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India v England

India are far from down and out, but team balance raises tricky questions

Aadya Sharma by Aadya Sharma
@Aadya_Wisden 4 minute read

India’s 227-run loss might stick out as an anomaly, but the team needs to consider carefully its overall balance ahead of the remainder of the series, writes Aadya Sharma.

After any defeat, trends on Twitter in India expectedly revolved around ‘captaincy’, ‘Kohli’ and ‘Rahane’, re-igniting questions over leadership, a topic that will perpetually do the rounds, come rain or shine. The win at Chennai was England’s 11th without defeat on the trot under Joe Root, while India’s fourth consecutive reversal under Virat Kohli. There’s lingering uneasiness, if nothing else, at the worrisome run of losses.

The Adelaide rout in December was a familiar blot overseas, but the manner of defeat in Chennai, on home soil, was utterly unexpected. Since 2010, visiting teams have totalled over 500 runs in an innings only five times in India, and have won only four Tests, including this one. It’s even more concerning given the loss closely followed the unmatchable high of their Australia triumph, one of India’s greatest Test series wins ever, and instantly dispersed all the steam the side had built up with it. From hoping to build their dynasty, India now face a battle to preserve their proud home record.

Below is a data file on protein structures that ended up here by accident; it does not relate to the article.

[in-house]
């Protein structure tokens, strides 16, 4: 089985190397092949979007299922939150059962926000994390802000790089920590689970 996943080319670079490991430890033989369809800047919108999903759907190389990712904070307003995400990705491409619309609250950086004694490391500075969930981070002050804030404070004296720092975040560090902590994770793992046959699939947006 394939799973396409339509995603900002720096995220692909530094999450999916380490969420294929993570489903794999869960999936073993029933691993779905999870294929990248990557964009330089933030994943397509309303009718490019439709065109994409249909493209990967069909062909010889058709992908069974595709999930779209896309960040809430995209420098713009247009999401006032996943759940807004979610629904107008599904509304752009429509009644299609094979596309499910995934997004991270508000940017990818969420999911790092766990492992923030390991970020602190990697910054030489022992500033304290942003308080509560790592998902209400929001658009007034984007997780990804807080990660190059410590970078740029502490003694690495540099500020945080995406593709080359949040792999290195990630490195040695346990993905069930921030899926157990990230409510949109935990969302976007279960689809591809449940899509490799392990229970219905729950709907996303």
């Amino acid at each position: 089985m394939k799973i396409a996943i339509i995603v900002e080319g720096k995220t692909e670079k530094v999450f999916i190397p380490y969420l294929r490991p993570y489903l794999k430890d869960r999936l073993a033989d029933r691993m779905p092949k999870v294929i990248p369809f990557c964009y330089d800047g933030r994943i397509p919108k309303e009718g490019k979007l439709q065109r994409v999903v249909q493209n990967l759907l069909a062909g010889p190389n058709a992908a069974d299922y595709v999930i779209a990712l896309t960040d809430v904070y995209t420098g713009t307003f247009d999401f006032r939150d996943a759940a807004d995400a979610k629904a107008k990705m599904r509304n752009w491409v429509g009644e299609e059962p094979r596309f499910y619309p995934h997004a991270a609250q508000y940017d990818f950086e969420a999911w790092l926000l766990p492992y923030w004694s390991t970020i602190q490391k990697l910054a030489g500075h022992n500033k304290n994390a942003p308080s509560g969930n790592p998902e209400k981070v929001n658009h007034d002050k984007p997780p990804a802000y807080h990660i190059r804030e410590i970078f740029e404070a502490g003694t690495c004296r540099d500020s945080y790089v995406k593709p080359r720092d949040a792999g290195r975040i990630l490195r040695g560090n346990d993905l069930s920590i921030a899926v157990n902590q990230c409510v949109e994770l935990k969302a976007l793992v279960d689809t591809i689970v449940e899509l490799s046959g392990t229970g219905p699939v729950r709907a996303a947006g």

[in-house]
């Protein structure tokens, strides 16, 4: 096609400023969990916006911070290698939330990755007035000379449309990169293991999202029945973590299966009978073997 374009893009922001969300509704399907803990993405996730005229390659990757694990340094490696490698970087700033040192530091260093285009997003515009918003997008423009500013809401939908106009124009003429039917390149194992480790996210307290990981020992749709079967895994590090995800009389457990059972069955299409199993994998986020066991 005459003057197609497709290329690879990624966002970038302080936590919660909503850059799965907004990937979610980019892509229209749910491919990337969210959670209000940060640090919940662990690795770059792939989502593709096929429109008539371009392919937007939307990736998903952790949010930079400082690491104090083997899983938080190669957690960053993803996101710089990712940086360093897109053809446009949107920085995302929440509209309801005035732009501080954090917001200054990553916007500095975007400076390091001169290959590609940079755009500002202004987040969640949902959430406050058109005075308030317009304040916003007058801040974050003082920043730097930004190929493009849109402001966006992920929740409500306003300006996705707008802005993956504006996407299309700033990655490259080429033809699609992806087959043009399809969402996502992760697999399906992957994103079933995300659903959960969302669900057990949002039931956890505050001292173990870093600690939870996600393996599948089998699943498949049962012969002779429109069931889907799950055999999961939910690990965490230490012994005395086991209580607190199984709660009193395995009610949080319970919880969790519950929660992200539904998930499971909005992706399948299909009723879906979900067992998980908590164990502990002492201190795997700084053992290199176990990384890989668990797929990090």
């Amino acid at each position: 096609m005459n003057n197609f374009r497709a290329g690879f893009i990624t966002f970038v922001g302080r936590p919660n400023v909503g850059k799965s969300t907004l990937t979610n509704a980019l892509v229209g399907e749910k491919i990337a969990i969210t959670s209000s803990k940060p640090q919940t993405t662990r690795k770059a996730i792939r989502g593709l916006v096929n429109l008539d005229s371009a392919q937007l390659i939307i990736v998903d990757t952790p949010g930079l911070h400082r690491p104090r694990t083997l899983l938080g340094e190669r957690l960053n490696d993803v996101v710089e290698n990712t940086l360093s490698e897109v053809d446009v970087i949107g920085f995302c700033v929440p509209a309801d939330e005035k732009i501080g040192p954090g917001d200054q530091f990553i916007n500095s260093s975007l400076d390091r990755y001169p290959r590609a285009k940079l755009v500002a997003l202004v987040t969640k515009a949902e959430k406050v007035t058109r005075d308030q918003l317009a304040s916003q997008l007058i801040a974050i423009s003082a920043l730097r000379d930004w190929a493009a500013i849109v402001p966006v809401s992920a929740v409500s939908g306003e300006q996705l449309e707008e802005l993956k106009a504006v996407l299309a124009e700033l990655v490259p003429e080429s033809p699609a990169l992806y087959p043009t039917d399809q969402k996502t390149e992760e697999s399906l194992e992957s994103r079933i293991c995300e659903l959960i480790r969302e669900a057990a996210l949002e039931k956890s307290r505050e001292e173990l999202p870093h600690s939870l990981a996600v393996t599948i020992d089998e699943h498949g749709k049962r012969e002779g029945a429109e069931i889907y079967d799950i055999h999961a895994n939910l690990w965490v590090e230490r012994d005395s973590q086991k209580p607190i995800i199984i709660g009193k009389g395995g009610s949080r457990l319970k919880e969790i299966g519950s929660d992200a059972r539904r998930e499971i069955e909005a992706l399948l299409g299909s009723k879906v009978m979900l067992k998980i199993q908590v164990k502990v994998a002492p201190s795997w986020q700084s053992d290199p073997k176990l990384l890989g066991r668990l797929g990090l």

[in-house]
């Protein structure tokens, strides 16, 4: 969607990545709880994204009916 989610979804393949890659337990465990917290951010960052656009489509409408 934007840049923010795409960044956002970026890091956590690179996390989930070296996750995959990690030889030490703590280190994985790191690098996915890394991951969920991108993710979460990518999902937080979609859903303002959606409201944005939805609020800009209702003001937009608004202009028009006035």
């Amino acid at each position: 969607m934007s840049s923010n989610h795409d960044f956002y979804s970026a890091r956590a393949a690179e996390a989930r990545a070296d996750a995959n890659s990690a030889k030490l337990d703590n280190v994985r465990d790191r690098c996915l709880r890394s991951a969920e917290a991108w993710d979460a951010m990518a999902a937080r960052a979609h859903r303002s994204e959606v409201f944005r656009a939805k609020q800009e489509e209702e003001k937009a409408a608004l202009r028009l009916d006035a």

One can’t discuss India’s loss without acknowledging England’s superior preparation in the lead-up to the tour. More than a month ago, they had travelled to Sri Lanka for a tightly-packed Test series, and while the 2-0 whitewash wouldn’t exactly have prepared themselves for the challenges in India, it must have played a decisive role in their reading of slow, turning surfaces, and preparing their best outfit for the four Tests that followed.

While the defeat is staggering in its totality, there were still a few positives to take back, Ravichandran Ashwin, Shubman Gill and Ishant Sharma’s form, among others. Further, it was their first home game in 14 months, and the team had a different look from the side that clinched the Border-Gavaskar Trophy less than two weeks back. Early hiccups aren’t new to this side – beyond the series turnaround Down Under, Australia’s visit in 2017, India’s tour to Sri Lanka in 2015 and the home Tests against South Africa in 2010/11 are all instances of the team bouncing back after a defeat in the first game.

However, the autopsy of India’s loss wouldn’t be complete without having a more thorough inspection of the balance that the side appeared to lack. The manner in which their fourth innings played out would see the focus put on their much-vaunted batting unit, but if a team is left with 420 to chase, the problem definitely lies in the first four days.

For starters, the absence of Ravindra Jadeja, one of India’s biggest all-format match-winners, cannot be overstated. In home Tests in the last five years, Jadeja has taken 107 wickets at 23.57, an average better than R Ashwin, and averages 47.61 with the bat with a century and nine fifties. In India, he’s two world-class players rolled into one.

Before the Test, Kohli had indicated that the Chepauk surface would typically deteriorate to assist spinners in the second half, which it did, but also stressed on the inclination to pick players who can bat. To compensate for the void left by Jadeja, India wanted to go for two all-rounders in Axar Patel and Washington Sundar, but Patel’s untimely injury forced India to look into their reserves list, picking Shahbaz Nadeem ahead of Kuldeep Yadav.